‘Don’t You Live With Ms. Juana?’ Student Homelessness In Migrant Central Washington


Orondo, Washington, lies on the Columbia River between Chelan and Wenatchee. Its population fluctuates with the growing season as migrants work surrounding fruit orchards.

This small town’s school district has the largest percentage of homeless students in the state. For the 2015-2016 year, nearly half of the 156 students in Orondo were in a state of homelessness.

Ismael Vivanco is Orondo’s superintendent. He thinks Washington’s definition of homelessness translates differently when applied to migrant communities like his.

“A parent might come in and put that they’re not homeless, because to their definition, they’re probably not,” Vivanco said. “But we take that extra step, we know our families. ‘Que no vive con doña Juana?’ Don’t you live with Ms. Juana? Yeah? Well that qualifies you as homeless.”

Of Orondo’s homeless students, most have a roof over their head but are often in sub-par conditions or doubled up – meaning two or more families sharing the same home.

Oregon is experiencing its own rise in student homelessness.

The Oregon Department of Education recently reported a 5.6 percent increase in student homelessness rates compared to last year. That’s 22,541 students. And 75 percent of those kids reported homeless are also in situations where they’re sharing housing.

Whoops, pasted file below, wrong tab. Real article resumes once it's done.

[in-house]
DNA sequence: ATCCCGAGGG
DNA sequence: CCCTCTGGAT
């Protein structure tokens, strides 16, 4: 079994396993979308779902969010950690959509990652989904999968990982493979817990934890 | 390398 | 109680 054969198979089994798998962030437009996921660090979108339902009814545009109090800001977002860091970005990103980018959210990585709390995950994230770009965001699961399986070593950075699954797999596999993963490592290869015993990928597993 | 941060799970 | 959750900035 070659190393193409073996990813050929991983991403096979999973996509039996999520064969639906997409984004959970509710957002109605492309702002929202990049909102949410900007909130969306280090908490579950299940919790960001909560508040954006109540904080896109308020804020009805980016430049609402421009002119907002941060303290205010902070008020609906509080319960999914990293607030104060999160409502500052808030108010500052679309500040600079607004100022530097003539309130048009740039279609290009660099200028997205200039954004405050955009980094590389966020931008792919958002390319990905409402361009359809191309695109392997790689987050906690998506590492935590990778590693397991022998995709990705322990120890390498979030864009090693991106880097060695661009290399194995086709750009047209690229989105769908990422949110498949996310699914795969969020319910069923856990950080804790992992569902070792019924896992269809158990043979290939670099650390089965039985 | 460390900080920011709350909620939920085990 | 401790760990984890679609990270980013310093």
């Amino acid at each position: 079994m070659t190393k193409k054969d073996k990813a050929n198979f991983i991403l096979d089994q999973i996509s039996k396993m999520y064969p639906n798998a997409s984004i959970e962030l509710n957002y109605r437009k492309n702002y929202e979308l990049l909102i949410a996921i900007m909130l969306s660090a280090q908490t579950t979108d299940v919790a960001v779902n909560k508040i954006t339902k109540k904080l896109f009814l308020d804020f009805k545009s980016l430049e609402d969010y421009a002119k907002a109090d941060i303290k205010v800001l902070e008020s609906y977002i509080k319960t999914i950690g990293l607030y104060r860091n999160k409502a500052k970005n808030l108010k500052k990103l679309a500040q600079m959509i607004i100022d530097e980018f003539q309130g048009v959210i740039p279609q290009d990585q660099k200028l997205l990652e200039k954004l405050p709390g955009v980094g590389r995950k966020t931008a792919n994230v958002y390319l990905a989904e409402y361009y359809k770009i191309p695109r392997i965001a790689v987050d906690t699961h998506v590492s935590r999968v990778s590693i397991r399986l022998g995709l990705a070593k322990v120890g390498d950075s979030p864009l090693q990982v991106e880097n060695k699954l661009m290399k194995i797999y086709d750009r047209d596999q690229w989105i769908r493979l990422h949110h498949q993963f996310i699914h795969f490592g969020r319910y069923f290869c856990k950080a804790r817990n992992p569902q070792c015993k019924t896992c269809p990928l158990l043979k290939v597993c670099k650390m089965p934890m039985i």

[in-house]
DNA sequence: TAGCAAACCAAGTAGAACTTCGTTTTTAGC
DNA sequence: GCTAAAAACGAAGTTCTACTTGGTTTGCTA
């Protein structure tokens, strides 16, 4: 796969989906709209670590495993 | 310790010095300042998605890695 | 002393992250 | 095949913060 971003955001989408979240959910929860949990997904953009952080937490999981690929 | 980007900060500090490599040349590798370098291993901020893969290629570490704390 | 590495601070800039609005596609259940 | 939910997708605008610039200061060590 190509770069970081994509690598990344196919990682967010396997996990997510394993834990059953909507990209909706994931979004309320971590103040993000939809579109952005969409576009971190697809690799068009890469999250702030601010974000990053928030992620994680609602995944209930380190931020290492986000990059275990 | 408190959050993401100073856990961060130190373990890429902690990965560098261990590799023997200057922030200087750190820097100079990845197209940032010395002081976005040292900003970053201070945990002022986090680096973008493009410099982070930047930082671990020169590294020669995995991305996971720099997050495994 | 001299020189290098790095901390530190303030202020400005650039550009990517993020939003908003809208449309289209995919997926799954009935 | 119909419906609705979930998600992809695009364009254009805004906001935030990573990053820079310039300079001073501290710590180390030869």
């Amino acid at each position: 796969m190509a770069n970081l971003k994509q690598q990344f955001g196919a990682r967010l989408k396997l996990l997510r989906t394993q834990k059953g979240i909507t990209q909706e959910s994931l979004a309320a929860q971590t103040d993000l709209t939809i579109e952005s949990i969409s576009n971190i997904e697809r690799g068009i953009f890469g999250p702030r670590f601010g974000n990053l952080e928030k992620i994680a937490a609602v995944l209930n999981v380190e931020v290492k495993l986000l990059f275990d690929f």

Washington had twice that, with nearly 40,000 students lacking adequate housing.

Washington’s Superintendent of Public Instruction office believes numbers may be up because of better self-reporting by schools. But according to the state’s 2015-2016 data, about one in three schools reported having fewer than 10 homeless students in the district.

The Institute of Children, Poverty, and Homelessness believes underreporting may be a problem.

School districts can look to federal help. But the state program that focuses on student homelessness and education, which gets funding from the U.S. Education Department, is predicting a nearly 10 percent drop in federal funds for the next fiscal year.

Copyright 2017 Northwest Public Broadcasting

Related Stories:

The Oregon State Capitol in Salem on March 18, 2017.

Oregon Senate Republicans Have Literally Left The Building. How Do They Come Back?

In Oregon, GOP senators, solidly in the minority, left the Capitol this week before lawmakers could approve House Bill 3427, which would inject schools with billions in new funding to lower class sizes and boost graduation rates. The move denied Democrats a 20-member quorum, halting business in the Senate. Continue Reading Oregon Senate Republicans Have Literally Left The Building. How Do They Come Back?

Read More »